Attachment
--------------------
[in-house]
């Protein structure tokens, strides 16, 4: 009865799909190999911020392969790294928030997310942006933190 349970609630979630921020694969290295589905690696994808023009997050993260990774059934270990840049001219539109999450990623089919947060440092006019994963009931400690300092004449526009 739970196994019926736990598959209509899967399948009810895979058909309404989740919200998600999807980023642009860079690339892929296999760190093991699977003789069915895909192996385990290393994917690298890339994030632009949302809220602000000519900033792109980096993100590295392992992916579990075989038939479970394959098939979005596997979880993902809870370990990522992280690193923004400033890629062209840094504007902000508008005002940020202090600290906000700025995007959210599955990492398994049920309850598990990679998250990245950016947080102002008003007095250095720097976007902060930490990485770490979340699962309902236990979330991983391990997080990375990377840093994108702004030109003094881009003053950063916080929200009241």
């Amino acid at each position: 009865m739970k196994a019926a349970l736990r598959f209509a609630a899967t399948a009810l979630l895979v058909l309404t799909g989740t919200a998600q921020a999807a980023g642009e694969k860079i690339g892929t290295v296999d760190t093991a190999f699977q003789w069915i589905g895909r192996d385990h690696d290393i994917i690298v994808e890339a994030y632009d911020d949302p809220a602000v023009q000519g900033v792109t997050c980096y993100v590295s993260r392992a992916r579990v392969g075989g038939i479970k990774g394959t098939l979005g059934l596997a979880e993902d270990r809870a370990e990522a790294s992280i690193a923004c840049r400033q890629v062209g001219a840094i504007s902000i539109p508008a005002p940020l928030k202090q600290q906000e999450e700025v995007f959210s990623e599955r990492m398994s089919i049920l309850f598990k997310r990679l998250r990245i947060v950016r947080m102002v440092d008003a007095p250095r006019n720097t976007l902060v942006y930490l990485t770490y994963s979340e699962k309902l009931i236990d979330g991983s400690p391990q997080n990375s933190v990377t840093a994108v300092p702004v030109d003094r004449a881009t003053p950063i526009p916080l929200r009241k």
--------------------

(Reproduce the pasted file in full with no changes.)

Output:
[in-house]
């Protein structure tokens, strides 16, 4: 009865799909190999911020392969790294928030997310942006933190 349970609630979630921020694969290295589905690696994808023009997050993260990774059934270990840049001219539109999450990623089919947060440092006019994963009931400690300092004449526009 739970196994019926736990598959209509899967399948009810895979058909309404989740919200998600999807980023642009860079690339892929296999760190093991699977003789069915895909192996385990290393994917690298890339994030632009949302809220602000000519900033792109980096993100590295392992992916579990075989038939479970394959098939979005596997979880993902809870370990990522992280690193923004400033890629062209840094504007902000508008005002940020202090600290906000700025995007959210599955990492398994049920309850598990990679998250990245950016947080102002008003007095250095720097976007902060930490990485770490979340699962309902236990979330991983391990997080990375990377840093994108702004030109003094881009003053950063916080929200009241």
């Amino acid at each position: 009865m739970k196994a019926a349970l736990r598959f209509a609630a899967t399948a009810l979630l895979v058909l309404t799909g989740t919200a998600q921020a999807a980023g642009e694969k860079i690339g892929t290295v296999d760190t093991a190999f699977q003789w069915i589905g895909r192996d385990h690696d290393i994917i690298v994808e890339a994030y632009d911020d949302p809220a602000v023009q000519g900033v792109t997050c980096y993100v590295s993260r392992a992916r579990v392969g075989g038939i479970k990774g394959t098939l979005g059934l596997a979880e993902d270990r809870a370990e990522a790294s992280i690193a923004c840049r400033q890629v062209g001219a840094i504007s902000i539109p508008a005002p940020l928030k202090q600290q906000e999450e700025v995007f959210s990623e599955r990492m398994s089919i049920l309850f598990k997310r990679l998250r990245i947060v950016r947080m102002v440092d008003a007095p250095r006019n720097t976007l902060v942006y930490l990485t770490y994963s979340e699962k309902l009931i236990d979330g991983s400690p391990q997080n990375s933190v990377t840093a994108v300092p702004v030109d003094r004449a881009t003053p950063i526009p916080l929200r009241k």